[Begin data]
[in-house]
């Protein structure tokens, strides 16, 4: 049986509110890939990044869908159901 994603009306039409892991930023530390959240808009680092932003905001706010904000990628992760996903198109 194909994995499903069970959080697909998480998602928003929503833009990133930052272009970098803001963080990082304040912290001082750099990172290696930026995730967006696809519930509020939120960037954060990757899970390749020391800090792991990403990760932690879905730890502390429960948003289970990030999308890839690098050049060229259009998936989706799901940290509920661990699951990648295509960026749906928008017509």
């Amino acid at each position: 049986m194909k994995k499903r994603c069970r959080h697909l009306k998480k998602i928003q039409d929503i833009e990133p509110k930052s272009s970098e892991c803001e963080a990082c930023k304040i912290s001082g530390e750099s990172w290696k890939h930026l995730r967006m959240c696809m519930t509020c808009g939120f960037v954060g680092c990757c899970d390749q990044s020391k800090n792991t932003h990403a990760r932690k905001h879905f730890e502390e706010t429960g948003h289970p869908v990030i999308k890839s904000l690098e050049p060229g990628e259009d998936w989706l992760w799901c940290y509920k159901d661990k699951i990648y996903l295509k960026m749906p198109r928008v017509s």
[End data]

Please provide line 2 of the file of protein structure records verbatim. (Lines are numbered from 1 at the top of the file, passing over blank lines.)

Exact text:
């Protein structure tokens, strides 16, 4: 049986509110890939990044869908159901 994603009306039409892991930023530390959240808009680092932003905001706010904000990628992760996903198109 194909994995499903069970959080697909998480998602928003929503833009990133930052272009970098803001963080990082304040912290001082750099990172290696930026995730967006696809519930509020939120960037954060990757899970390749020391800090792991990403990760932690879905730890502390429960948003289970990030999308890839690098050049060229259009998936989706799901940290509920661990699951990648295509960026749906928008017509």